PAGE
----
AUGUSTA • Even after a bad round at the Masters, Tiger Woods is pleased just to have the chance to play after fearing his career might be over six months ago.
The 14-time Major champion fired a second-round three-over 75 to stand on four-over 148 after 36 holes at Augusta National.
That was 13 shots adrift of leader Patrick Reed (66). It was only one shot inside the cut line, which Woods flirted with before making birdies at the par-5 13th and 15th holes and closing with back-to-back pars.
"It was me," Woods admitted. "I didn't hit the ball very good."
It was the first Masters for four-time winner Woods since 2015, and his first Major since missing the 2015 PGA Championship cut due to a nagging back pain that eventually forced four operations.
Considering the 42-year-old American was wondering during stages of his rehabilitation if he might ever walk normally again, being fit enough to finish in the top five at two Masters tune-ups last month was a major achievement.
"Putting it in perspective, six months ago I didn't know if I'd be playing golf," Woods said. "Forget playing at the tour level, I didn't know if I'd ever be playing again.
"But it's incredible to have the opportunity again, to still come out here and play this golf course. Now I know I'm on the weekend."
Woods, restricted to just Champions' Dinner appearances the past two years at the Masters, will take his best shot in the third round at a charge up the leaderboard from his share of 40th place.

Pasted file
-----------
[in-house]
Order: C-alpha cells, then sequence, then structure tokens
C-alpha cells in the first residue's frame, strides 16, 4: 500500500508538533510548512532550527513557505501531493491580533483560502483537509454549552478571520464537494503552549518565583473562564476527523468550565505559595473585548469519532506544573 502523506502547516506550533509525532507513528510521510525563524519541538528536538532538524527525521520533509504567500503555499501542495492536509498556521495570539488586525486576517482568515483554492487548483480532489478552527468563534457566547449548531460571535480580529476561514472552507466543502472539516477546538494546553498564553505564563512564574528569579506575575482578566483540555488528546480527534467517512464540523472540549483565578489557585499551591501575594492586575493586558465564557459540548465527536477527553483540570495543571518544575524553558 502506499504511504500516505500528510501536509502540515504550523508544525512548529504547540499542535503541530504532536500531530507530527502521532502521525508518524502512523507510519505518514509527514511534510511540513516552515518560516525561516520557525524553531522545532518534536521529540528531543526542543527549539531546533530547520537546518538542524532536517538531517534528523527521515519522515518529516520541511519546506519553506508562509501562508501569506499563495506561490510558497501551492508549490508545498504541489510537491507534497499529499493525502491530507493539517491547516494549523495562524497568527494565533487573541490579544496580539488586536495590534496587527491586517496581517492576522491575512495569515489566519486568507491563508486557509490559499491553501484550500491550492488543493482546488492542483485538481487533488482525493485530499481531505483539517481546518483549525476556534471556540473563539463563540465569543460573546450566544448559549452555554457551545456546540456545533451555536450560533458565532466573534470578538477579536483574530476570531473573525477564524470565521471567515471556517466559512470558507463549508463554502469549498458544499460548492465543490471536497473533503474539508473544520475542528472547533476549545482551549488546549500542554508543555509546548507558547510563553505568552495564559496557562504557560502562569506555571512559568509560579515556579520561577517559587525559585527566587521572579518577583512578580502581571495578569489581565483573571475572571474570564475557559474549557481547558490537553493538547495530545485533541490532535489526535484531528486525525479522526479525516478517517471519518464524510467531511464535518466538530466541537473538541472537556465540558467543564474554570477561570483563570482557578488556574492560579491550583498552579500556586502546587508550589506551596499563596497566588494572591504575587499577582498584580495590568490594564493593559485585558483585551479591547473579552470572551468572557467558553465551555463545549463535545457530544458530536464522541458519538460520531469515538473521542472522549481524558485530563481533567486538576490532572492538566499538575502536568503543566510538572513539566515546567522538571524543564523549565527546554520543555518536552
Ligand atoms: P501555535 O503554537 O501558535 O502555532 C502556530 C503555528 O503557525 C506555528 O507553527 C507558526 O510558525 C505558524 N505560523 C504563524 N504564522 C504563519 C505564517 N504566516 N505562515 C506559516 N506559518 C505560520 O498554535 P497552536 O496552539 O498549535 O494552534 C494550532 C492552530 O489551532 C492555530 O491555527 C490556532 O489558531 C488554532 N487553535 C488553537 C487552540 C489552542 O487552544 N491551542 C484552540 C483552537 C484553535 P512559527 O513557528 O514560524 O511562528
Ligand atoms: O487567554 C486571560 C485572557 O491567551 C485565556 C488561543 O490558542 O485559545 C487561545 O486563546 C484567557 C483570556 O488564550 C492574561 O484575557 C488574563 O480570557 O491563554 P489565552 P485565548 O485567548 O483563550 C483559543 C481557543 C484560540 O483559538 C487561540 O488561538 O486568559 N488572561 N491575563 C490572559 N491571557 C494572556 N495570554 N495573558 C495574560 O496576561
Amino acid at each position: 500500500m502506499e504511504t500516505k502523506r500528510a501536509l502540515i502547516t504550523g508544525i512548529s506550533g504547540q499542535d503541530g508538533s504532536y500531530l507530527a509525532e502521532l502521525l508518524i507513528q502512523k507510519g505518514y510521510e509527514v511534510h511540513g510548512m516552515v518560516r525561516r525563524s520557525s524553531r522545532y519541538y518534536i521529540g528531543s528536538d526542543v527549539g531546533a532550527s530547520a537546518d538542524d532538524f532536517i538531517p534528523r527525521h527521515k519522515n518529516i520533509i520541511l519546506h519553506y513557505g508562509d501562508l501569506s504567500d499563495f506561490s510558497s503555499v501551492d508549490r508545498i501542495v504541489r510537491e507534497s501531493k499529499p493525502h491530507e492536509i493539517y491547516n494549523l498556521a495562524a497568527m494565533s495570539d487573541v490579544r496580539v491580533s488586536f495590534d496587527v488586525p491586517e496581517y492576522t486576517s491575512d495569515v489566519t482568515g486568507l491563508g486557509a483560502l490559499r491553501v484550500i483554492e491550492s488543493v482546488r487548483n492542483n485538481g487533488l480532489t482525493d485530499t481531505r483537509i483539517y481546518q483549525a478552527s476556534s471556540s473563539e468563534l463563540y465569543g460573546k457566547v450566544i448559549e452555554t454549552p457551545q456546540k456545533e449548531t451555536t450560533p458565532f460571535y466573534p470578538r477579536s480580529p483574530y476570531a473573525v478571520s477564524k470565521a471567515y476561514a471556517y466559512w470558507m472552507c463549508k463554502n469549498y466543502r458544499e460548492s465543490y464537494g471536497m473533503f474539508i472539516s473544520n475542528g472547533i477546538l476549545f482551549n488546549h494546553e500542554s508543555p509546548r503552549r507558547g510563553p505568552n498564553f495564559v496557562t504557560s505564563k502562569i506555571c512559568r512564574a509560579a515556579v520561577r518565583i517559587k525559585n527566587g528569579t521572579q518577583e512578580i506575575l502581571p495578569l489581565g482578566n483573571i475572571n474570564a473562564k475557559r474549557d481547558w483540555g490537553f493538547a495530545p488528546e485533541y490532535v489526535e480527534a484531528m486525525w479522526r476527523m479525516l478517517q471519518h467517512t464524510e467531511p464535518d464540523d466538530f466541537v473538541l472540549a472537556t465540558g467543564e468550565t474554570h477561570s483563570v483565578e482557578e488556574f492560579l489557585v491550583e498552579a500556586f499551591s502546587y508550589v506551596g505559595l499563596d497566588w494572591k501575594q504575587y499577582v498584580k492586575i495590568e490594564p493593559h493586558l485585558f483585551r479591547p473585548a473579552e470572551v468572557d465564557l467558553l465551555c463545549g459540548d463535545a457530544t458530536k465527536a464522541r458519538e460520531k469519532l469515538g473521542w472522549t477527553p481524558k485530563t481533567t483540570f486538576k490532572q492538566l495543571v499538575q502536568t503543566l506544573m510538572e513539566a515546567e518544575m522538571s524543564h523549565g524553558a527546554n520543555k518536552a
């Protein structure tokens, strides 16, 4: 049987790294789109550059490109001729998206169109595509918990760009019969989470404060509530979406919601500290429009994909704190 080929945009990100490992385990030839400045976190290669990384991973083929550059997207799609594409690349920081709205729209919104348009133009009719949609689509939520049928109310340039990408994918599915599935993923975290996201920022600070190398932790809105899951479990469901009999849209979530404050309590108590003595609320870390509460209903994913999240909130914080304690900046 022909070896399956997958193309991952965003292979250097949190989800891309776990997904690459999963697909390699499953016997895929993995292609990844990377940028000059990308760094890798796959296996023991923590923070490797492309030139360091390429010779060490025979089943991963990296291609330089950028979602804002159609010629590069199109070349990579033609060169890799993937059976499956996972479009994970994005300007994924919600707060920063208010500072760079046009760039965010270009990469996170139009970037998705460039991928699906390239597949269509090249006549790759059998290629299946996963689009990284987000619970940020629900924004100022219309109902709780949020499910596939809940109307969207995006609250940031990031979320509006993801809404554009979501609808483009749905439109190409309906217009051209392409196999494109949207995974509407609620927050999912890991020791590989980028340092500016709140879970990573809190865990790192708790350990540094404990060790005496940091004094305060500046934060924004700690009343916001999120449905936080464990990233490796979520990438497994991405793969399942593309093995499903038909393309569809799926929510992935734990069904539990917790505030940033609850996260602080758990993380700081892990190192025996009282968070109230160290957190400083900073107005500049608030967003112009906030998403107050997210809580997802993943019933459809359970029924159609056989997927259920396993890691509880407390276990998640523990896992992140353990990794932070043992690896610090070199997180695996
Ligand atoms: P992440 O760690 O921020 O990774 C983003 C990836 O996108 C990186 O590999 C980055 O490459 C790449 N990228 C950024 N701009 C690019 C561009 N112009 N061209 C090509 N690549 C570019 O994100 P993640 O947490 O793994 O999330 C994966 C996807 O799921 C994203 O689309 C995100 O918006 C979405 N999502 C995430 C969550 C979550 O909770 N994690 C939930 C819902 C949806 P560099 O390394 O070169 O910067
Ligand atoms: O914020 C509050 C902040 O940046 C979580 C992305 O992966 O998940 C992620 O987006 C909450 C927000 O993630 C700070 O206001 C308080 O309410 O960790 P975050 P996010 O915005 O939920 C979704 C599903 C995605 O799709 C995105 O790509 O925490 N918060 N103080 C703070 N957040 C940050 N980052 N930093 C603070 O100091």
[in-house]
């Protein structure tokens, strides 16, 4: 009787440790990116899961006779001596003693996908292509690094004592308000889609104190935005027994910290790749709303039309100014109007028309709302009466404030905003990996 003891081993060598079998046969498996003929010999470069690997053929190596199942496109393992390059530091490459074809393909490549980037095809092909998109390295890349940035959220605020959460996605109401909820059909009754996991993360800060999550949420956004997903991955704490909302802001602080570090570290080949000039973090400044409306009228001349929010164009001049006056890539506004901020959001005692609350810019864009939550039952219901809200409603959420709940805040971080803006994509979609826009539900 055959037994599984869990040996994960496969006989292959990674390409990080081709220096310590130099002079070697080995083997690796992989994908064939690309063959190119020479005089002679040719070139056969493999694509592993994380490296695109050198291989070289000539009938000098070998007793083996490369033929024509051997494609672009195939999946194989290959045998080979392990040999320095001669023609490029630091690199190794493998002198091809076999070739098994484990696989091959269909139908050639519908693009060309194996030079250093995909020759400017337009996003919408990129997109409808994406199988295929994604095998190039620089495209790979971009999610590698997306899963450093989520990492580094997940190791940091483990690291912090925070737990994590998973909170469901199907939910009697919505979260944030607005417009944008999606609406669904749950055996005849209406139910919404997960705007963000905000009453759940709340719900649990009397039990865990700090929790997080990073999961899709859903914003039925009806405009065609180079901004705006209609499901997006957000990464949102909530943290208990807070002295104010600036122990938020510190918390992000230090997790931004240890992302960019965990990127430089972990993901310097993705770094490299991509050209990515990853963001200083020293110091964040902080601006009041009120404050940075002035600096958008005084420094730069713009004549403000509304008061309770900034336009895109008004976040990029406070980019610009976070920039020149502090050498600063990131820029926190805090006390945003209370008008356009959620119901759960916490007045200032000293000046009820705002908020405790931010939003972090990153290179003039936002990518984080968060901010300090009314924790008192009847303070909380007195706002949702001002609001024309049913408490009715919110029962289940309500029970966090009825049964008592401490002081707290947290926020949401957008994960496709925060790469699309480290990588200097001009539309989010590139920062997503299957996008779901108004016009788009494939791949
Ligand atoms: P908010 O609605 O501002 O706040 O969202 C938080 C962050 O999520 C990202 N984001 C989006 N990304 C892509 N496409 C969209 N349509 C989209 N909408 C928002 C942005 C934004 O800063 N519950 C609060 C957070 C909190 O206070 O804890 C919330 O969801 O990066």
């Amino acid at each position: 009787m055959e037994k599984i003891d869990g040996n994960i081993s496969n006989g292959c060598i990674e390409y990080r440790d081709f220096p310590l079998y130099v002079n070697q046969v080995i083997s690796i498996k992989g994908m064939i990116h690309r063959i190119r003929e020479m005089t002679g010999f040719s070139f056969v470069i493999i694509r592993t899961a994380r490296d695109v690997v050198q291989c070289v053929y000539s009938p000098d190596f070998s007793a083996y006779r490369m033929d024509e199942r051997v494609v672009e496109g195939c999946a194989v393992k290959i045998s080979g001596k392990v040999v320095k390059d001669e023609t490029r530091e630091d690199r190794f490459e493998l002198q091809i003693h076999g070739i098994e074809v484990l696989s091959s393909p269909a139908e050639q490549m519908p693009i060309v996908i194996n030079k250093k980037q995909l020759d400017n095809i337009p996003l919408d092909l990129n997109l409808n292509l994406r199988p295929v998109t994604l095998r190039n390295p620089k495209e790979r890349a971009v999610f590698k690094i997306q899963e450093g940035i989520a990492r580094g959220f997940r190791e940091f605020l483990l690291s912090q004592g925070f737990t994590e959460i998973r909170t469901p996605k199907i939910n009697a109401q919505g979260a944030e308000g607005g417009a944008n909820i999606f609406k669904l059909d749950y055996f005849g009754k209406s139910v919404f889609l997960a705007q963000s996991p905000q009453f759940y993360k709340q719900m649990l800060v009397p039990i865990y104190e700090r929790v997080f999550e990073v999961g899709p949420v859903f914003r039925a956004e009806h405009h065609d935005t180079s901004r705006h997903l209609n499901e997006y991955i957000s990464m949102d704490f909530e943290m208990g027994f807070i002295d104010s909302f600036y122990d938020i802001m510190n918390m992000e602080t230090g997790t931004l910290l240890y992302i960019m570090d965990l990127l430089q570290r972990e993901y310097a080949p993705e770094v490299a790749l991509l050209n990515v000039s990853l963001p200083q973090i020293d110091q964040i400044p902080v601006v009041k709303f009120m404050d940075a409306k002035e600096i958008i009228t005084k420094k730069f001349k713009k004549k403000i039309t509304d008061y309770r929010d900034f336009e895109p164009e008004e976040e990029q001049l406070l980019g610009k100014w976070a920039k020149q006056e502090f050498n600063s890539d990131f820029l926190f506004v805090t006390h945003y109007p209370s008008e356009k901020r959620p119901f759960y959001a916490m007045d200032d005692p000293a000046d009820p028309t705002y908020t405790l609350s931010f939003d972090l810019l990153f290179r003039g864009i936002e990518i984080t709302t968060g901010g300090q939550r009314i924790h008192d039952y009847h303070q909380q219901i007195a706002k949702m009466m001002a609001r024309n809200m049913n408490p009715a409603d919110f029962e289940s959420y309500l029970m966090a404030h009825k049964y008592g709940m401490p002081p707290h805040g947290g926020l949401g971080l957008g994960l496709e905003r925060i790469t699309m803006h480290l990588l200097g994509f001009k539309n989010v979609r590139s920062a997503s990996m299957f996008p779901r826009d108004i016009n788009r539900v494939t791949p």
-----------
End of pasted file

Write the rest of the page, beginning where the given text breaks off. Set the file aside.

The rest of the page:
"Even though I'm a lot behind, if I play a special weekend, shoot two rounds in the mid-60s, you never know," he added.
The past two Masters champions did not qualify for the weekend.
Sergio Garcia, last year's winner, followed his opening 81 - which was defined by an insane 13 at the par-5 15th - with a 78. That 15-over total was 19 shots worse than his 36-hole mark a year ago.
Danny Willett, the winner in 2016, followed an opening 75 with a 76 to miss by two shots. Willett also missed the cut last year.
Phil Mickelson, meanwhile, matched his highest-ever score at the Masters with a 79.
The 47-year-old five-time Major winner came into the Masters touted as a contender to surpass Jack Nicklaus as the oldest-ever winner, a mark established with Nicklaus' victory in 1986 at the age of 46.
Instead, he barely made the halfway cut on five-over 149.
He acknowledged that he was running out of chances to add a fourth Green Jacket to his wardrobe.
"It's a little disappointing, because I've been playing so well this year," said the American, who ended a winless drought dating back to 2013 by capturing his third WGC championship in Mexico last month.
WASHINGTON POST, REUTERS, AGENCE FRANCE-PRESSE